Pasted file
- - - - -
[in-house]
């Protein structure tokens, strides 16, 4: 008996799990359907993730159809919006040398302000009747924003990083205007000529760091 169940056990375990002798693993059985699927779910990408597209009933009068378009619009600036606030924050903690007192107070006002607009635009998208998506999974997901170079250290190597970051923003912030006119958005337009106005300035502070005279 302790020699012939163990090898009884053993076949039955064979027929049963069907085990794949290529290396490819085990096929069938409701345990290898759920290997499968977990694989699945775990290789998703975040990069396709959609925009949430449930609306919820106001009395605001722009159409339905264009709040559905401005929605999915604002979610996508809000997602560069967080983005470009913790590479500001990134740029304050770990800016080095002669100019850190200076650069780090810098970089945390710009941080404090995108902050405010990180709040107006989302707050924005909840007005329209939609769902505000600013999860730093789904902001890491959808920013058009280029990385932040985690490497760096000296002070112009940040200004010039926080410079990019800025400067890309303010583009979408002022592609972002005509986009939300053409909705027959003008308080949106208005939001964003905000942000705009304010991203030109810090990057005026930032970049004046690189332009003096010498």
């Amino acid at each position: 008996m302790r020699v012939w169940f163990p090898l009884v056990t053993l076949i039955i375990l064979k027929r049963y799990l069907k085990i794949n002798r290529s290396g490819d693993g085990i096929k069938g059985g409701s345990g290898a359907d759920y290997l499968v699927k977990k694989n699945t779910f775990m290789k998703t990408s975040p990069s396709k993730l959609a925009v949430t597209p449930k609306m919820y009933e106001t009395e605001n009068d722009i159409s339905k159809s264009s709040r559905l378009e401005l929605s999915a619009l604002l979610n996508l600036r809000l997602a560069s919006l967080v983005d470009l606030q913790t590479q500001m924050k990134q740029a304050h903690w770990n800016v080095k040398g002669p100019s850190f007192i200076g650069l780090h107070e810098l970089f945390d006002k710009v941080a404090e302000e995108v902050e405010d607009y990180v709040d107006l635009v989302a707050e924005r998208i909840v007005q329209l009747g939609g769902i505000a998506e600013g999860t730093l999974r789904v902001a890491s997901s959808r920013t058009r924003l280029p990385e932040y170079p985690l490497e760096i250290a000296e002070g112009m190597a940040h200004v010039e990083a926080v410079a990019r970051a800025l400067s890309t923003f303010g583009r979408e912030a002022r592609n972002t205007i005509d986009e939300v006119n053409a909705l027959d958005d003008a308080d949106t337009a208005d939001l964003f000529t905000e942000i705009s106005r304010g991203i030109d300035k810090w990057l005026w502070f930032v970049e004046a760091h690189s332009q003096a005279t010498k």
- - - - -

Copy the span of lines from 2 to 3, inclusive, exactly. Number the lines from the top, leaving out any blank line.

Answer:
């Protein structure tokens, strides 16, 4: 008996799990359907993730159809919006040398302000009747924003990083205007000529760091 169940056990375990002798693993059985699927779910990408597209009933009068378009619009600036606030924050903690007192107070006002607009635009998208998506999974997901170079250290190597970051923003912030006119958005337009106005300035502070005279 302790020699012939163990090898009884053993076949039955064979027929049963069907085990794949290529290396490819085990096929069938409701345990290898759920290997499968977990694989699945775990290789998703975040990069396709959609925009949430449930609306919820106001009395605001722009159409339905264009709040559905401005929605999915604002979610996508809000997602560069967080983005470009913790590479500001990134740029304050770990800016080095002669100019850190200076650069780090810098970089945390710009941080404090995108902050405010990180709040107006989302707050924005909840007005329209939609769902505000600013999860730093789904902001890491959808920013058009280029990385932040985690490497760096000296002070112009940040200004010039926080410079990019800025400067890309303010583009979408002022592609972002005509986009939300053409909705027959003008308080949106208005939001964003905000942000705009304010991203030109810090990057005026930032970049004046690189332009003096010498």
């Amino acid at each position: 008996m302790r020699v012939w169940f163990p090898l009884v056990t053993l076949i039955i375990l064979k027929r049963y799990l069907k085990i794949n002798r290529s290396g490819d693993g085990i096929k069938g059985g409701s345990g290898a359907d759920y290997l499968v699927k977990k694989n699945t779910f775990m290789k998703t990408s975040p990069s396709k993730l959609a925009v949430t597209p449930k609306m919820y009933e106001t009395e605001n009068d722009i159409s339905k159809s264009s709040r559905l378009e401005l929605s999915a619009l604002l979610n996508l600036r809000l997602a560069s919006l967080v983005d470009l606030q913790t590479q500001m924050k990134q740029a304050h903690w770990n800016v080095k040398g002669p100019s850190f007192i200076g650069l780090h107070e810098l970089f945390d006002k710009v941080a404090e302000e995108v902050e405010d607009y990180v709040d107006l635009v989302a707050e924005r998208i909840v007005q329209l009747g939609g769902i505000a998506e600013g999860t730093l999974r789904v902001a890491s997901s959808r920013t058009r924003l280029p990385e932040y170079p985690l490497e760096i250290a000296e002070g112009m190597a940040h200004v010039e990083a926080v410079a990019r970051a800025l400067s890309t923003f303010g583009r979408e912030a002022r592609n972002t205007i005509d986009e939300v006119n053409a909705l027959d958005d003008a308080d949106t337009a208005d939001l964003f000529t905000e942000i705009s106005r304010g991203i030109d300035k810090w990057l005026w502070f930032v970049e004046a760091h690189s332009q003096a005279t010498k």